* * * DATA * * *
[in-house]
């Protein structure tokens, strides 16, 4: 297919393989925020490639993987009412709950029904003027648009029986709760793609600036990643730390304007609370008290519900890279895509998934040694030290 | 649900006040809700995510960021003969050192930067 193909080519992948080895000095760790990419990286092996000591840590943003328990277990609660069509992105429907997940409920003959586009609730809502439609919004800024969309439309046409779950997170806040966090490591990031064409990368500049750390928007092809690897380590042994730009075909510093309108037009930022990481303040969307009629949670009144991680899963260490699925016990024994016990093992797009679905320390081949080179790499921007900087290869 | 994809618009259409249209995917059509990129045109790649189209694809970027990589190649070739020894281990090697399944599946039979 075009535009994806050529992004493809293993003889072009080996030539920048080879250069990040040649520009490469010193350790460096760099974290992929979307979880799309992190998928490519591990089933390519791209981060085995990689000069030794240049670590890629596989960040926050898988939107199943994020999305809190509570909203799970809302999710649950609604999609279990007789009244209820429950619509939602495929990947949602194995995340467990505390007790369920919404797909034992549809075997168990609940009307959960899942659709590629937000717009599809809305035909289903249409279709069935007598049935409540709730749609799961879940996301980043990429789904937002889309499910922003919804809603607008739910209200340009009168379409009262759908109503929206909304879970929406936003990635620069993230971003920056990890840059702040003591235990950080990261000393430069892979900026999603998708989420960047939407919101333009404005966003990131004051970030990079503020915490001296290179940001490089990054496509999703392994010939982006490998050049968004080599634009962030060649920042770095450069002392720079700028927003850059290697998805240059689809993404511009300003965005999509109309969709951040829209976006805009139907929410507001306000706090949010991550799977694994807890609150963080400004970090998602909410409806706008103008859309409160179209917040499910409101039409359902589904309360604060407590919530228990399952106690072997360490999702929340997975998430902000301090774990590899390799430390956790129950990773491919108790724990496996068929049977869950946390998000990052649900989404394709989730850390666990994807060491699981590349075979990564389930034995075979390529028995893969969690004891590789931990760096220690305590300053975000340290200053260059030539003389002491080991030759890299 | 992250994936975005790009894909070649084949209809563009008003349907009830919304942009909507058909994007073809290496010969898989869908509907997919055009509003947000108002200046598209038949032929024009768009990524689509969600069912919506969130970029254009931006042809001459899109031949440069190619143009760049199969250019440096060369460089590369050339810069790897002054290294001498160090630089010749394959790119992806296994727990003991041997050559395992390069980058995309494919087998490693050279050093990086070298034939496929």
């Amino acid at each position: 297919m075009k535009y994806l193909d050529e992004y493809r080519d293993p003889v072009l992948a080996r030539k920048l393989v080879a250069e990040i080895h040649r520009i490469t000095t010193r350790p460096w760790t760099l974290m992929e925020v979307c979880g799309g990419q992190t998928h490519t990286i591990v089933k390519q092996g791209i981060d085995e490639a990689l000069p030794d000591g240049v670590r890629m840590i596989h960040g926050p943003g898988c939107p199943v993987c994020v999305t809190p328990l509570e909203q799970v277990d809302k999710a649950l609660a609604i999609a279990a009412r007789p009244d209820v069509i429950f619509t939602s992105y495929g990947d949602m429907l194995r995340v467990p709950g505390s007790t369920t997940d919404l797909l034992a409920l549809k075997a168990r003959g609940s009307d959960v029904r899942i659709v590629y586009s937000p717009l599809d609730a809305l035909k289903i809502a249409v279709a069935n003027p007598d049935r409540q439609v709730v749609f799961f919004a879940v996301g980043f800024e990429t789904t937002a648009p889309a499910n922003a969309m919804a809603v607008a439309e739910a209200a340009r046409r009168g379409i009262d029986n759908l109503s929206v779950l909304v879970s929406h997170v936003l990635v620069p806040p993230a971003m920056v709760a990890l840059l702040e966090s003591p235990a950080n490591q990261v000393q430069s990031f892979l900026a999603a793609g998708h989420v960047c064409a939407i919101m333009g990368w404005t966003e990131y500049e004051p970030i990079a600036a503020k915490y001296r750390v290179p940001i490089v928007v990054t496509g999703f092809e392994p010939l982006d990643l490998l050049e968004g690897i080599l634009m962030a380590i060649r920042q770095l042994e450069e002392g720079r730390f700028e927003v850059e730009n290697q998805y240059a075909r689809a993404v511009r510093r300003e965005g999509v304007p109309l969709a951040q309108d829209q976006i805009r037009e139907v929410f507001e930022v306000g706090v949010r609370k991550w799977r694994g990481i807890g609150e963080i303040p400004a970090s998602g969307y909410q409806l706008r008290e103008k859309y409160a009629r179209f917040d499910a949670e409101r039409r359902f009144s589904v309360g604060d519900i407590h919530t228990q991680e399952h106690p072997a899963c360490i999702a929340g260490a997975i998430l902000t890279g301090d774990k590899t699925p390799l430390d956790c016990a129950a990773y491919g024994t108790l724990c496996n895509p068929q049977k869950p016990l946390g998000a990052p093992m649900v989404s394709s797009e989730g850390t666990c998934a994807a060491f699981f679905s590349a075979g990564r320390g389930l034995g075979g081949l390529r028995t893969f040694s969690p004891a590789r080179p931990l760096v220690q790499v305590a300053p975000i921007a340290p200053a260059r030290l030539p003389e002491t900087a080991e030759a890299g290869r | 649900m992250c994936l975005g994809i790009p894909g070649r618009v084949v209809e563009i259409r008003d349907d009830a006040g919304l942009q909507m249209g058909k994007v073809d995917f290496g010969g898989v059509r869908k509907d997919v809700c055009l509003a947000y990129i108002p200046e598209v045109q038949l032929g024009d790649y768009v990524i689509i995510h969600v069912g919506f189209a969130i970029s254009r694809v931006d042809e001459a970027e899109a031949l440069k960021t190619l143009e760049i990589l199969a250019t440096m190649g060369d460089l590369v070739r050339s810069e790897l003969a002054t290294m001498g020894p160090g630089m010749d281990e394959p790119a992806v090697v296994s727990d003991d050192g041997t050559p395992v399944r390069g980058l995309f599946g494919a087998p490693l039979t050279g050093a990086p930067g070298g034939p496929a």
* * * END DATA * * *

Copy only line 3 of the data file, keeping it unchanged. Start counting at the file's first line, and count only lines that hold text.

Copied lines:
């Amino acid at each position: 297919m075009k535009y994806l193909d050529e992004y493809r080519d293993p003889v072009l992948a080996r030539k920048l393989v080879a250069e990040i080895h040649r520009i490469t000095t010193r350790p460096w760790t760099l974290m992929e925020v979307c979880g799309g990419q992190t998928h490519t990286i591990v089933k390519q092996g791209i981060d085995e490639a990689l000069p030794d000591g240049v670590r890629m840590i596989h960040g926050p943003g898988c939107p199943v993987c994020v999305t809190p328990l509570e909203q799970v277990d809302k999710a649950l609660a609604i999609a279990a009412r007789p009244d209820v069509i429950f619509t939602s992105y495929g990947d949602m429907l194995r995340v467990p709950g505390s007790t369920t997940d919404l797909l034992a409920l549809k075997a168990r003959g609940s009307d959960v029904r899942i659709v590629y586009s937000p717009l599809d609730a809305l035909k289903i809502a249409v279709a069935n003027p007598d049935r409540q439609v709730v749609f799961f919004a879940v996301g980043f800024e990429t789904t937002a648009p889309a499910n922003a969309m919804a809603v607008a439309e739910a209200a340009r046409r009168g379409i009262d029986n759908l109503s929206v779950l909304v879970s929406h997170v936003l990635v620069p806040p993230a971003m920056v709760a990890l840059l702040e966090s003591p235990a950080n490591q990261v000393q430069s990031f892979l900026a999603a793609g998708h989420v960047c064409a939407i919101m333009g990368w404005t966003e990131y500049e004051p970030i990079a600036a503020k915490y001296r750390v290179p940001i490089v928007v990054t496509g999703f092809e392994p010939l982006d990643l490998l050049e968004g690897i080599l634009m962030a380590i060649r920042q770095l042994e450069e002392g720079r730390f700028e927003v850059e730009n290697q998805y240059a075909r689809a993404v511009r510093r300003e965005g999509v304007p109309l969709a951040q309108d829209q976006i805009r037009e139907v929410f507001e930022v306000g706090v949010r609370k991550w799977r694994g990481i807890g609150e963080i303040p400004a970090s998602g969307y909410q409806l706008r008290e103008k859309y409160a009629r179209f917040d499910a949670e409101r039409r359902f009144s589904v309360g604060d519900i407590h919530t228990q991680e399952h106690p072997a899963c360490i999702a929340g260490a997975i998430l902000t890279g301090d774990k590899t699925p390799l430390d956790c016990a129950a990773y491919g024994t108790l724990c496996n895509p068929q049977k869950p016990l946390g998000a990052p093992m649900v989404s394709s797009e989730g850390t666990c998934a994807a060491f699981f679905s590349a075979g990564r320390g389930l034995g075979g081949l390529r028995t893969f040694s969690p004891a590789r080179p931990l760096v220690q790499v305590a300053p975000i921007a340290p200053a260059r030290l030539p003389e002491t900087a080991e030759a890299g290869r | 649900m992250c994936l975005g994809i790009p894909g070649r618009v084949v209809e563009i259409r008003d349907d009830a006040g919304l942009q909507m249209g058909k994007v073809d995917f290496g010969g898989v059509r869908k509907d997919v809700c055009l509003a947000y990129i108002p200046e598209v045109q038949l032929g024009d790649y768009v990524i689509i995510h969600v069912g919506f189209a969130i970029s254009r694809v931006d042809e001459a970027e899109a031949l440069k960021t190619l143009e760049i990589l199969a250019t440096m190649g060369d460089l590369v070739r050339s810069e790897l003969a002054t290294m001498g020894p160090g630089m010749d281990e394959p790119a992806v090697v296994s727990d003991d050192g041997t050559p395992v399944r390069g980058l995309f599946g494919a087998p490693l039979t050279g050093a990086p930067g070298g034939p496929a």